Personally, I had a moment of great sadness and despair after reading McKibben and so Krugman's thoughts this morning were something of an antidote. I think Krugman is probably less likely to be vindicated by the history we are making this week and over the next forty or so years. The "skin of our teeth" paradigm is too strong, even though it is almost irrelevant to situations like this.

Human beings live in a rate of consciousness that does not, indeed cannot, easily entertain slow-moving processes. We respond well to changed environmental circumstances, but never in our experience has the change (not even the most recent ice ages) has the whole world been the theater of change. The history we are writing now may not have any readers at all, for we have not yet taken the steps necessary to avert a catastrophic self-fullfilling and irreversable process of warming that will utterly devastate animal and plant life on this planet. Copenhagen is not just another meeting of nations. It is one of our last chances, perhaps the very last one before accelerating warming sets in.



Global Warming Delay

Well, not really. The delay is in negotiations about Global Warming. Nearly everything else seems to be pointing toward accelerations of global warming indicators with the attendant climate change. The mid-Atlantic, for instance, experienced the rare confluence of a nor'easter and a tropical storm this week, leaving residents of the Chesapeake Bay area with a preview of coming attractions.

Do not despair, though. When world leaders see that the talks are not likely to produce the results they want, they prudently back off the expectations rather than seed the world's peoples with cynicism. I, for one, am happy they are delaying. The good folk of Copenhagen will lose some trade and demonstrators, of course, but Mr. Calderon's capital city might be able to make up the difference in NAFTA disappointments, which (having lived close to I-35—the NAFTA Highway—is no skin off my nose. Mexican trucks and drivers are nothing to crow about, Mr. C.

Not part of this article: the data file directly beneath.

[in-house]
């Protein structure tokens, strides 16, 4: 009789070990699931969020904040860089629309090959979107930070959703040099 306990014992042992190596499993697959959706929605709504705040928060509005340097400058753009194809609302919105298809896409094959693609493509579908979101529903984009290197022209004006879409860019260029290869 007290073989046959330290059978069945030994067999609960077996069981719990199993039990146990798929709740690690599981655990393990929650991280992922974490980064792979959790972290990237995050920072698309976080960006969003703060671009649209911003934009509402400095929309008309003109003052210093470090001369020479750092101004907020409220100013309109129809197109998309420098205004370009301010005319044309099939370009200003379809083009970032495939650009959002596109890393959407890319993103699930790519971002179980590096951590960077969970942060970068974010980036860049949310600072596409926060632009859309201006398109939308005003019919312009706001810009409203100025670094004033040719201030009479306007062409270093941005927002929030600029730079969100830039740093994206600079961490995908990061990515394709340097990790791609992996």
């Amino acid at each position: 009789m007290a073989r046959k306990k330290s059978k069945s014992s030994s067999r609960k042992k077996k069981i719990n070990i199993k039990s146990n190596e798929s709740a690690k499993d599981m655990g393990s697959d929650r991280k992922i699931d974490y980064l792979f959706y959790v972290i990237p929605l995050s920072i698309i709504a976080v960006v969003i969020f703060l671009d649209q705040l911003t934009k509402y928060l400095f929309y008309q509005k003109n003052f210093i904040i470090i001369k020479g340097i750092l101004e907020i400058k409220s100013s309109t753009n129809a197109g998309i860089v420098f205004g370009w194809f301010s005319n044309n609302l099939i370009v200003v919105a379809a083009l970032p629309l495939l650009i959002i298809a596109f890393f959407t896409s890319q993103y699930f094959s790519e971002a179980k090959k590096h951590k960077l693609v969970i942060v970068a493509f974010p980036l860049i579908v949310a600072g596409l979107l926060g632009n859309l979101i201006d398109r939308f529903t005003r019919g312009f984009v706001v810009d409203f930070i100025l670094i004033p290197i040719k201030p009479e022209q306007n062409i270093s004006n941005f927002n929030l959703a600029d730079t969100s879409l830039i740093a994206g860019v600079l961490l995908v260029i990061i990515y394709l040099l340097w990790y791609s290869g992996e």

Frankly, I would like to hear more about the hydrogen sulfide solution being promoted by a beleaguered few. I watched a video (but I cannot locate it ever since) suggesting that mimicking volcanic sun blocker gases not only is a proven "technology," but does not require seven billion human beings to radically change their ways and trillions of dollars expense to their economies that capping CO2 emissions would require. It almost sounds too good to be true ... and probably is. Fooling around with the atmosphere could have unanticipated consequences, and for one thing international law is largely unprepared to deal with damages suffered to achieve the greater gain of thwarting global warming.


Copyright © 2006-2010, James R. Brett.